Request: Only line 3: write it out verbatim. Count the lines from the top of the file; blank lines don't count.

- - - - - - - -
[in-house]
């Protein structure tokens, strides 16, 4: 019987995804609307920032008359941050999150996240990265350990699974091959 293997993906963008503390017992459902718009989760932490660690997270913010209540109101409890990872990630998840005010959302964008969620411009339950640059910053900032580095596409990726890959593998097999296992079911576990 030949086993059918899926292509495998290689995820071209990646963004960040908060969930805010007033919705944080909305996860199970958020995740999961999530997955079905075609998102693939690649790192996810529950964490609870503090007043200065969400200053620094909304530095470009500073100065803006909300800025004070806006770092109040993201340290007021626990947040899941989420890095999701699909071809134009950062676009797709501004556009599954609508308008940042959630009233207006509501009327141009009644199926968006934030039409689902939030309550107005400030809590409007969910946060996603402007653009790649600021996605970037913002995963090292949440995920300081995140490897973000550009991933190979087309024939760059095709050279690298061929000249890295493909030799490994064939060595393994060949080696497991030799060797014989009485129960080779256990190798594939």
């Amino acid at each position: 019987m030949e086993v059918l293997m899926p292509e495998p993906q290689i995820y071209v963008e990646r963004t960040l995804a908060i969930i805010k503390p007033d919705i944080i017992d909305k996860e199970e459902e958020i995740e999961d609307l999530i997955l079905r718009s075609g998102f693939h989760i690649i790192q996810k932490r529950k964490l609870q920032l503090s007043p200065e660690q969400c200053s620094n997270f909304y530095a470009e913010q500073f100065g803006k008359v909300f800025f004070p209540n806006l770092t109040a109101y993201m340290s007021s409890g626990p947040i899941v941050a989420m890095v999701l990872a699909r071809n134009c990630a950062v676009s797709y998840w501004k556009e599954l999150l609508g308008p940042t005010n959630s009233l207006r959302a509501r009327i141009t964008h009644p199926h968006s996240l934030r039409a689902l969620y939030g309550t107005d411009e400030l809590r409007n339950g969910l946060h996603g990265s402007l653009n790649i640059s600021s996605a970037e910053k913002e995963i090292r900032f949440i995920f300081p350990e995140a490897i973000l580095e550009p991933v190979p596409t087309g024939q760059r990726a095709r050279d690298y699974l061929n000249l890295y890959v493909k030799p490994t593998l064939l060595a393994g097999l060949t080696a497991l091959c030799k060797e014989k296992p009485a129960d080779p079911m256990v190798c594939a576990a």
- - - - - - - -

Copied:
């Amino acid at each position: 019987m030949e086993v059918l293997m899926p292509e495998p993906q290689i995820y071209v963008e990646r963004t960040l995804a908060i969930i805010k503390p007033d919705i944080i017992d909305k996860e199970e459902e958020i995740e999961d609307l999530i997955l079905r718009s075609g998102f693939h989760i690649i790192q996810k932490r529950k964490l609870q920032l503090s007043p200065e660690q969400c200053s620094n997270f909304y530095a470009e913010q500073f100065g803006k008359v909300f800025f004070p209540n806006l770092t109040a109101y993201m340290s007021s409890g626990p947040i899941v941050a989420m890095v999701l990872a699909r071809n134009c990630a950062v676009s797709y998840w501004k556009e599954l999150l609508g308008p940042t005010n959630s009233l207006r959302a509501r009327i141009t964008h009644p199926h968006s996240l934030r039409a689902l969620y939030g309550t107005d411009e400030l809590r409007n339950g969910l946060h996603g990265s402007l653009n790649i640059s600021s996605a970037e910053k913002e995963i090292r900032f949440i995920f300081p350990e995140a490897i973000l580095e550009p991933v190979p596409t087309g024939q760059r990726a095709r050279d690298y699974l061929n000249l890295y890959v493909k030799p490994t593998l064939l060595a393994g097999l060949t080696a497991l091959c030799k060797e014989k296992p009485a129960d080779p079911m256990v190798c594939a576990a």